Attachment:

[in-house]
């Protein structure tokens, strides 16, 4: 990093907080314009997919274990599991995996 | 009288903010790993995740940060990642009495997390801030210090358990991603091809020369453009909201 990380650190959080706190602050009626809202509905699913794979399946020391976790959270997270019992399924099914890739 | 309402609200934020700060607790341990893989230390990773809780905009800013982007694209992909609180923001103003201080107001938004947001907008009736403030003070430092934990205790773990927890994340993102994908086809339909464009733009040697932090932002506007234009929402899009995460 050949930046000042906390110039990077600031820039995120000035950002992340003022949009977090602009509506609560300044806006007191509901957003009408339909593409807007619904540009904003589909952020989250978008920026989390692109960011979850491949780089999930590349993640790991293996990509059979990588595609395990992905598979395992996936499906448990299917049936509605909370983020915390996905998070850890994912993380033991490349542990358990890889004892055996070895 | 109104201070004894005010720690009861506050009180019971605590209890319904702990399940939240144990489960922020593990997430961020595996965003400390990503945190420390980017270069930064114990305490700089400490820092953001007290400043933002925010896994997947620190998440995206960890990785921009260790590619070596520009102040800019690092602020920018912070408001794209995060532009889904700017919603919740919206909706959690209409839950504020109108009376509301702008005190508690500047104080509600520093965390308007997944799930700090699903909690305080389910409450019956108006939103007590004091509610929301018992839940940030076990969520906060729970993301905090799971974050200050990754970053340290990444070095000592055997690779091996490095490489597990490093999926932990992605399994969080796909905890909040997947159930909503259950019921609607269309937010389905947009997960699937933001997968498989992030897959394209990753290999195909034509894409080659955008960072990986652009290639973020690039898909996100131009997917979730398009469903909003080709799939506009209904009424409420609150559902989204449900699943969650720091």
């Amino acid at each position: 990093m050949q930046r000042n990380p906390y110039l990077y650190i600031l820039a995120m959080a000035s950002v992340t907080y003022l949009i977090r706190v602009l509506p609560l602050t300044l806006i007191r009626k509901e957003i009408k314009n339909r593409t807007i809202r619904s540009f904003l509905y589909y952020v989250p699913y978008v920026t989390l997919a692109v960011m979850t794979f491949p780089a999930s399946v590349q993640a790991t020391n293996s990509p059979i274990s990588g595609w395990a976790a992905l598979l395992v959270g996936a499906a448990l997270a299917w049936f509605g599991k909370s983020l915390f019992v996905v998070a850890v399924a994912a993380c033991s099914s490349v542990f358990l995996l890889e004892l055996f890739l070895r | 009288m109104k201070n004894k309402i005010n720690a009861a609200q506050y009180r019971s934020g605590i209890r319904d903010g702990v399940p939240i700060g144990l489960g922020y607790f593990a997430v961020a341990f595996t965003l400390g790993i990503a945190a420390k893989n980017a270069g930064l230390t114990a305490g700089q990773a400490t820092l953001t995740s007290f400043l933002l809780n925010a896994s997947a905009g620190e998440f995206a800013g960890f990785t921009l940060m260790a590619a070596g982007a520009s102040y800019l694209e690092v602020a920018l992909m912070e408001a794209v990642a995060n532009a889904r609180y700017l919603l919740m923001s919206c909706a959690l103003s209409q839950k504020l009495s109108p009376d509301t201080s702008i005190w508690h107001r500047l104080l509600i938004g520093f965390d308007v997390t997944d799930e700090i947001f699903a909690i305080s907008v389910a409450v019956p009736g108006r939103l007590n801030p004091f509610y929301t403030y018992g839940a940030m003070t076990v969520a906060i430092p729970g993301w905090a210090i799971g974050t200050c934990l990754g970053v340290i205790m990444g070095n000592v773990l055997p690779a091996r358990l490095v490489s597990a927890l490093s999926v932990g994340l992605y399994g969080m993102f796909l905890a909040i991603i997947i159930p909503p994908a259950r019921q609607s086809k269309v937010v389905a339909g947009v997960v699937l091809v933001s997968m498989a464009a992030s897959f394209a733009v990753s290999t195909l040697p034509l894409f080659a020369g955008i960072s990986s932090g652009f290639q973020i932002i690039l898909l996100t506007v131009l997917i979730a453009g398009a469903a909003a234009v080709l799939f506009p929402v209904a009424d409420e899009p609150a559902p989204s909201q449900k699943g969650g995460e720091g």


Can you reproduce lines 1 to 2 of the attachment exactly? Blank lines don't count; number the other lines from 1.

[in-house]
């Protein structure tokens, strides 16, 4: 990093907080314009997919274990599991995996 | 009288903010790993995740940060990642009495997390801030210090358990991603091809020369453009909201 990380650190959080706190602050009626809202509905699913794979399946020391976790959270997270019992399924099914890739 | 309402609200934020700060607790341990893989230390990773809780905009800013982007694209992909609180923001103003201080107001938004947001907008009736403030003070430092934990205790773990927890994340993102994908086809339909464009733009040697932090932002506007234009929402899009995460 050949930046000042906390110039990077600031820039995120000035950002992340003022949009977090602009509506609560300044806006007191509901957003009408339909593409807007619904540009904003589909952020989250978008920026989390692109960011979850491949780089999930590349993640790991293996990509059979990588595609395990992905598979395992996936499906448990299917049936509605909370983020915390996905998070850890994912993380033991490349542990358990890889004892055996070895 | 109104201070004894005010720690009861506050009180019971605590209890319904702990399940939240144990489960922020593990997430961020595996965003400390990503945190420390980017270069930064114990305490700089400490820092953001007290400043933002925010896994997947620190998440995206960890990785921009260790590619070596520009102040800019690092602020920018912070408001794209995060532009889904700017919603919740919206909706959690209409839950504020109108009376509301702008005190508690500047104080509600520093965390308007997944799930700090699903909690305080389910409450019956108006939103007590004091509610929301018992839940940030076990969520906060729970993301905090799971974050200050990754970053340290990444070095000592055997690779091996490095490489597990490093999926932990992605399994969080796909905890909040997947159930909503259950019921609607269309937010389905947009997960699937933001997968498989992030897959394209990753290999195909034509894409080659955008960072990986652009290639973020690039898909996100131009997917979730398009469903909003080709799939506009209904009424409420609150559902989204449900699943969650720091």